1. This appeal is on behalf of the plaintiffs and arises out of a suit for recovery of khas possession on establishment of their title. The land in suit is a very small strip of land and a very narrow ditch on the border of the plaintiffs' land recorded in dag; No. 362 of the settlement map and the defendants' homestead recorded in dags Nos. 364 and 368 of the settlement map of Mouza Palong, the plaintiffs and the defendants respectively claiming this part of the land and ditch and parts of their respective homesteads. A Commissioner was appointed to relay the Thak map and the settlement map in the locality. He could not relay the Thak map accurately and both the Courts below have held that the Commissioner's relaying in reference to the Thak map cannot be accepted.
2. The Court of first instance held that the Commissioner's relaying of the settlement line was reliable and in accordance with the Commissioner's report in this, respect made a decree in part in favour of the plaintiffs. The plaintiffs preferred an appeal to the learned Subordinate Judge and the defendants a cross-objection. The learned Subordinate Judge gave very cogent reasons for not accepting the Commissioner's relaying of the settlement line and pointed out that a pathway on the east of the defendants' land shown as beyond the homestead in the settlement map but the Commissioner's relaying would include it within their land. He pointed out further that the dispute related to a vary narrow plot only 44 links wide and having regard to the errors which he pointed out in the Commissioner's relaying with regard to the eastern boundary it was not safe to act upon the report of the Commissioner which on the face of it was wrong. He accordingly held that the plaintiffs were not entitled to the decree as passed by the trial Court. The learned Subordinate Judge then observed that there is a hedge on the north of the ditch in question near about the southern extremity of the defendant's land and he observed that this is a fact which is strongly in favour of the plaintiffs and would lead to the inference that the hedge was the southern boundary of the defendants' land. If that were so, the whole of the disputed land would fall to the plaintiffs' dag No. 362, but the learned Subordinate Judge observed that it would be unsafe to proceed upon the existence of the said hedge because there are two documents one of the year 1288 and the other of the year 1313 which would show that the ditch is included not in the plaintiffs' land but in the defendants' homestead. The document of the year 1307 is a conveyance by which the defendants purchased their homestead and the document of the year 1288 is a purchase-deed of the defendants' predecessors in title by which the homestead was purchased by them. The learned Subordinate Judge, as I have stated, said that these documents show that the Kacha (ditch) is included in the defendants' homestead.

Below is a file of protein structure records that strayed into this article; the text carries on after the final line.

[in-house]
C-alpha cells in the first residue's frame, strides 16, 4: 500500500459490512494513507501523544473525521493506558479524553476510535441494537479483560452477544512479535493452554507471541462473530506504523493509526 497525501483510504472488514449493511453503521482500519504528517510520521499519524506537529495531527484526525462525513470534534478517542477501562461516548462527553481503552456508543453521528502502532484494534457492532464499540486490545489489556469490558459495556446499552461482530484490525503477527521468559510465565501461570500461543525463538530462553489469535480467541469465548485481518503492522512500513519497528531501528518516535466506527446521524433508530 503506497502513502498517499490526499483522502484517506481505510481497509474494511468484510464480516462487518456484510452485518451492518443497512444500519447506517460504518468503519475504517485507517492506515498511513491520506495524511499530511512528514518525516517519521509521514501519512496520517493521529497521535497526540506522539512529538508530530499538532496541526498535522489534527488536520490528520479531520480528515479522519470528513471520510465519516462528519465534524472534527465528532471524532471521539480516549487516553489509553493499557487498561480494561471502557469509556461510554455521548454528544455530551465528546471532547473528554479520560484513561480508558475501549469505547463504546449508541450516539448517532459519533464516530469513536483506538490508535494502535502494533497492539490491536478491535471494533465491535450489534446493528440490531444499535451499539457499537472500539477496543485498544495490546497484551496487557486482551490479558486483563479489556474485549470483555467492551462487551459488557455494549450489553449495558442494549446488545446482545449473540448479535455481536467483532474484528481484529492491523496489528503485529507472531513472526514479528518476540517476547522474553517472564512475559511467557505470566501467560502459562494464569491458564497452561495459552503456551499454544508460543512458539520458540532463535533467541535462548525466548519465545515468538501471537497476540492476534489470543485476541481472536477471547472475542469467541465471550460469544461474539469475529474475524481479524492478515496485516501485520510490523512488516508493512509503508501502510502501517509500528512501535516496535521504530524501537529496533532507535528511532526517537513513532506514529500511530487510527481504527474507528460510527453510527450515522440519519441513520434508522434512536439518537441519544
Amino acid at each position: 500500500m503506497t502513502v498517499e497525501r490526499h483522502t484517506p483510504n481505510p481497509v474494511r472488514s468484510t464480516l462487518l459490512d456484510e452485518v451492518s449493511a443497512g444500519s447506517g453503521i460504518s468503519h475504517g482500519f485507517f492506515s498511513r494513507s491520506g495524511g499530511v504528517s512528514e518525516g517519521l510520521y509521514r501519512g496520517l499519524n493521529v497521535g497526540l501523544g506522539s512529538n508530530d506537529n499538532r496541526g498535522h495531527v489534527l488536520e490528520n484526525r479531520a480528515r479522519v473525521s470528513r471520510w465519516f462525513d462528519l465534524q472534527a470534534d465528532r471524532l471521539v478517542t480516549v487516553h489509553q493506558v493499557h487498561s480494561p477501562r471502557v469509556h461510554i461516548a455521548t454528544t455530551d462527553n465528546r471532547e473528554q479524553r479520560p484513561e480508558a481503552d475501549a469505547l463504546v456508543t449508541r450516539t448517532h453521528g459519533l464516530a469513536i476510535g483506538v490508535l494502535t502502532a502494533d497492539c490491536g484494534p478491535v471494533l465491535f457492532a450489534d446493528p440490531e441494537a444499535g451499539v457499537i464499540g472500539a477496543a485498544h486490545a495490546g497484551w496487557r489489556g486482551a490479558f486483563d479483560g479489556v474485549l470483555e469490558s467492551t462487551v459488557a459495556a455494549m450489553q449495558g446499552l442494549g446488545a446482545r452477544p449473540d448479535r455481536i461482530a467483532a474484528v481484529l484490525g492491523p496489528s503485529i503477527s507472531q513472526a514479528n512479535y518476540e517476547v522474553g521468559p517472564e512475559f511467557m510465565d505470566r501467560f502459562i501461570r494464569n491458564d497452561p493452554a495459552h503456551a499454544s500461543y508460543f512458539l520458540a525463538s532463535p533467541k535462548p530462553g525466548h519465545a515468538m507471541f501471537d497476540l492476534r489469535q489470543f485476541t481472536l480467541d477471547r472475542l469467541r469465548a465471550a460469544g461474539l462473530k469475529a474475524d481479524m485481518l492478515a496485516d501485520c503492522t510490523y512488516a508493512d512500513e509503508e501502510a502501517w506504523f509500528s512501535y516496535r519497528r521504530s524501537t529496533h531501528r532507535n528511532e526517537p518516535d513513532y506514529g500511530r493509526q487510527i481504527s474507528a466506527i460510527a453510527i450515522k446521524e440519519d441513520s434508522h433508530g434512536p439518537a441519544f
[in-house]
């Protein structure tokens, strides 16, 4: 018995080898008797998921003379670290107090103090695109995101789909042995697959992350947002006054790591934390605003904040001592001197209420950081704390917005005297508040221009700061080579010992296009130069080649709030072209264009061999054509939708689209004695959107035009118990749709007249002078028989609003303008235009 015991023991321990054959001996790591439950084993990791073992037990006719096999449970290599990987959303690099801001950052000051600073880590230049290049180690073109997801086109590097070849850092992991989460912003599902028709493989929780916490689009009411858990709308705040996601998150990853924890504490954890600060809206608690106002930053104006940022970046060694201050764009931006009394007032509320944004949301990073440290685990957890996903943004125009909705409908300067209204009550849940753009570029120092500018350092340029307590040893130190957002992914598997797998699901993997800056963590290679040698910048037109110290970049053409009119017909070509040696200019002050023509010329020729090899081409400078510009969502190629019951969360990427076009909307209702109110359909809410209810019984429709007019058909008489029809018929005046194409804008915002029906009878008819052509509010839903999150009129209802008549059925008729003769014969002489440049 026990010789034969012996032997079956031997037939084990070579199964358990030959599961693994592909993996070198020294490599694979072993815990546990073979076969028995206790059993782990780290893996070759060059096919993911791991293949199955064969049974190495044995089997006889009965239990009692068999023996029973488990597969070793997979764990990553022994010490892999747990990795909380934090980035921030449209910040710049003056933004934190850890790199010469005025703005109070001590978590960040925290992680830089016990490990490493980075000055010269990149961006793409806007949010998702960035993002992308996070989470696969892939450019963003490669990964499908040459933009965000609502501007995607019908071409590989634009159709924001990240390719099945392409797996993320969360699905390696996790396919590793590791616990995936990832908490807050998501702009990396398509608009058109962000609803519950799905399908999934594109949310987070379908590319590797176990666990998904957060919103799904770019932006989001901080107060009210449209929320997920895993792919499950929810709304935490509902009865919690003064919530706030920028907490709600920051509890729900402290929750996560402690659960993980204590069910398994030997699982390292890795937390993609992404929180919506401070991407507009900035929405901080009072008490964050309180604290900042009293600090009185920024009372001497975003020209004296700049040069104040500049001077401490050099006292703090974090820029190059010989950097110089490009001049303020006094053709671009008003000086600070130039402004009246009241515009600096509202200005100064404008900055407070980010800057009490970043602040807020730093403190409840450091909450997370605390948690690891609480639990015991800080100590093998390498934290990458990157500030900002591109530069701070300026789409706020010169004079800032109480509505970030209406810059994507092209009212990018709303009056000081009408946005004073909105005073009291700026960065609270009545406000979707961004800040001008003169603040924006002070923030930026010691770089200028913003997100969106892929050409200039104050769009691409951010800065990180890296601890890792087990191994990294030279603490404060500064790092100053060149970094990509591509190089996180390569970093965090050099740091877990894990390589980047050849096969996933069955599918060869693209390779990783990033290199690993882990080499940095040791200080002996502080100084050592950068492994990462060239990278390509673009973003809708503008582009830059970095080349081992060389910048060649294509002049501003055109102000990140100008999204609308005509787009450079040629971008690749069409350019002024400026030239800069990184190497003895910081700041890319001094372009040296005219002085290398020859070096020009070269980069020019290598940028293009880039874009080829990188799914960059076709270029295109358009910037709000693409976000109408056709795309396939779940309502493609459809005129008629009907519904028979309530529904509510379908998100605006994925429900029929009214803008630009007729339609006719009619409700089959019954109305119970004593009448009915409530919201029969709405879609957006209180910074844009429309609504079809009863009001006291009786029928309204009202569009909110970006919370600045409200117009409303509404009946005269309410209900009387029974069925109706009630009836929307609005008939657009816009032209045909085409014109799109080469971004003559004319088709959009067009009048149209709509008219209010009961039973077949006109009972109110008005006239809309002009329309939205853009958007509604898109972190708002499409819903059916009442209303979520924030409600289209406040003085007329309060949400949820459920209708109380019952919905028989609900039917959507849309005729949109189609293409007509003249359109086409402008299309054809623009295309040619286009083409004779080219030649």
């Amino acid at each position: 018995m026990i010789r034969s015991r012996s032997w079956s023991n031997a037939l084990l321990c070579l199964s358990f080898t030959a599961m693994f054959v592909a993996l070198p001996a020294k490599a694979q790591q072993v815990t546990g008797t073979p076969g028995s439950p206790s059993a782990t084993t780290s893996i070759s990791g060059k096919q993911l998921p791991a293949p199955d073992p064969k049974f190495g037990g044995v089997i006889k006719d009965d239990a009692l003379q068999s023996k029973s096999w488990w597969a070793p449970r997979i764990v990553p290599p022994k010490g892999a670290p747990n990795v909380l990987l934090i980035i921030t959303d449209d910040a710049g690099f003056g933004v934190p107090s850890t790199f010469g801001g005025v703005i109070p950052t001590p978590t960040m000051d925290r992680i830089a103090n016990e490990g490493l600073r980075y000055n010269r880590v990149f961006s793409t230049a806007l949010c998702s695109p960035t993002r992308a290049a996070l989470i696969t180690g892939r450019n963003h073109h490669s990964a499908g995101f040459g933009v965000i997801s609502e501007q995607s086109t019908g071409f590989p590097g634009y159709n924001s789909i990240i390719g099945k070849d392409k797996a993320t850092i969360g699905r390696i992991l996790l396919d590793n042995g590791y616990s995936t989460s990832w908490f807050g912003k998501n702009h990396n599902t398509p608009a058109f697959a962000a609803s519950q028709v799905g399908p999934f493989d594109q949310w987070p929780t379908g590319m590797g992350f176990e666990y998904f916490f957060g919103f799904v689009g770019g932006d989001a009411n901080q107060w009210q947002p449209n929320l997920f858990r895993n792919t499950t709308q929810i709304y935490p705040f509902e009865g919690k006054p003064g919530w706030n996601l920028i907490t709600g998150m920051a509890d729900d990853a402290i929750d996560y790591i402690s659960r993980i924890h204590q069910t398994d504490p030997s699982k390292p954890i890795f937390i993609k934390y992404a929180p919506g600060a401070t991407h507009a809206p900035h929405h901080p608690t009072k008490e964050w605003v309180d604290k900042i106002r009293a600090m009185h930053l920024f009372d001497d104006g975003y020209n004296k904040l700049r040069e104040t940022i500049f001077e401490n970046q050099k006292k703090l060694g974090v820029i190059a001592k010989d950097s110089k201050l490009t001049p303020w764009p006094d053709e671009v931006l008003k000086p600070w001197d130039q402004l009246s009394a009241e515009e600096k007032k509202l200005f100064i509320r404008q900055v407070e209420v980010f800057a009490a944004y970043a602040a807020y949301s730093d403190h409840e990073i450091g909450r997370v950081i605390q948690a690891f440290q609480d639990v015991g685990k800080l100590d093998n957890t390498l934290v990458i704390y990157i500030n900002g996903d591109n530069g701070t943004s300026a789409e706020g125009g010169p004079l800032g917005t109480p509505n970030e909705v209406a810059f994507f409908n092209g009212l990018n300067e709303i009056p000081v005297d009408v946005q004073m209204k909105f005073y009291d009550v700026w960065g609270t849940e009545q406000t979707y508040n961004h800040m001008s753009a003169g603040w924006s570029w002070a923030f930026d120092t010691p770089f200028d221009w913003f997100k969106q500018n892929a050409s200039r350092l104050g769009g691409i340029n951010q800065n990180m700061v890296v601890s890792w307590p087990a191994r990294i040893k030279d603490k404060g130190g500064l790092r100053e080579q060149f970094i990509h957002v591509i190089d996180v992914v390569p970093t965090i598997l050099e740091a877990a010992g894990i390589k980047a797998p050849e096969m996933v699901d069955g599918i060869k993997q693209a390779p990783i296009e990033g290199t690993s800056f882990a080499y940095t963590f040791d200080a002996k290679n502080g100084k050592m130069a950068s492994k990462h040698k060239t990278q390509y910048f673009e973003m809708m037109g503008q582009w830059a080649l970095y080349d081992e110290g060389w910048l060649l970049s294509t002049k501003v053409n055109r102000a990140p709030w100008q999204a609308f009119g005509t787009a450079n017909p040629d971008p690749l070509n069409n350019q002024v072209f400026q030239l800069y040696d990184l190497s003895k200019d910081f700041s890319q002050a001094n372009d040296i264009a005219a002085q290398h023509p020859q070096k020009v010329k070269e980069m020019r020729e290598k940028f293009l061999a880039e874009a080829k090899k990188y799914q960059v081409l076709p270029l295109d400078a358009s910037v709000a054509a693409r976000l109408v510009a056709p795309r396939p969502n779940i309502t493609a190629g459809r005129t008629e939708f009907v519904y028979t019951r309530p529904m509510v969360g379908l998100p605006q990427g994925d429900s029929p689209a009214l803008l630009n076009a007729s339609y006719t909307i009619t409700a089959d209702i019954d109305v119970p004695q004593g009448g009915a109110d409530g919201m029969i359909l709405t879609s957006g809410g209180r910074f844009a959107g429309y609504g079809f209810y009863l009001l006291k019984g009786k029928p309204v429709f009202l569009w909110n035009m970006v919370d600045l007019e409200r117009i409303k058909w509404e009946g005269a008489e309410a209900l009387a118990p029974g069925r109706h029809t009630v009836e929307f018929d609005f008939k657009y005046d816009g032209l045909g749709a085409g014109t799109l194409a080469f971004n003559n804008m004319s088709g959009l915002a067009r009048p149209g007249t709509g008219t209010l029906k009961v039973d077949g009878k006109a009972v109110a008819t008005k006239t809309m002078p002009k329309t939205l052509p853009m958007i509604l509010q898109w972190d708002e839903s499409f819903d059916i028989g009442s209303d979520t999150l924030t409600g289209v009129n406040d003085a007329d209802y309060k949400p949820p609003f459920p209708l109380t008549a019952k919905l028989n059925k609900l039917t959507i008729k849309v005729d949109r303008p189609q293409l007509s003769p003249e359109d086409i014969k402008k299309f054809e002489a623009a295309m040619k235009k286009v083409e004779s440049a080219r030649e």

3. Mr. Sen Gupta appearing on behalf of the plaintiffs appellants has urged that the above-mentioned two documents are inadmissible in evidence; secondly, that the learned Subordinate Judge has placed a wrong construction upon them. I do not see how these documents are inadmissible. They are the defendants' title-deeds and in them a claim is made, at least a right is asserted by the defendants and their predecessors to the Kacha or ditch in suit. These documents, in my judgment, will be admissible in evidence under the provisions of Section 13, Evidence Act Mr. Sen Gupta argues that if there is no evidence of possession in accordance with the recitals in these documents, these documents would be no evidence at all. I cannot give effect to this contention. In the case of John King & Co. v. Chairman of the Municipal Commissioners of Howrah 1914 PC 74, such documents have been treated as evidence and as they are old documents some weight ought to be attached to them. In dealing with this question, Mookerjee, J., in the case of Swarnamoyi v. Sourindra Nath: Mitra 1925 Cal 1189 pointed out that the absence of proof of possession does not affect the admissibility of such documents but it only affects the weight to be attached to them. In my judgment therefore the two documents are admissible in evidence. Whether they were entitled to have the same weight which has been given to them by the learned Subordinate Judge is really a question of fact and cannot be gone into in second appeal. I do not also agree with the contention of Mr. Sen Gupta that these two documents have been mis-construed. The document of the year 1288 after giving the northern, eastern and western boundaries of the land proposed to be sold by that document proceeds in this way. To the north the house of Madan Mohan Saha including its southern ditch.' That clearly indicates that the house of Madan Mohan Shaha to which appertained the ditch is also the subject-matter of the case and the southern boundary of the conveyed lands was the southern side of the ditch in question.
4. The southern boundary of the lands conveyed by the document of the year 1307 is put in these words: Halot or pathway in the northern extremity of the agricultural land of Raj Kumar Mukherjee (plaintiff). After these words the words 'Gar Kacha Saha' are added. These words, in my judgment, convey the idea that the boundary is to be the Halot or pathway of Raj Kumar's land but to make it clear that the Gar or the ditch is being included in the conveyance, the words that I have stated, namely, 'Gar Kacha Saha,' are added there. In my judgment, the decree made by the learned Subordinate Judge is unassailable and must be affirmed. The result is that this appeal is dismissed with costs.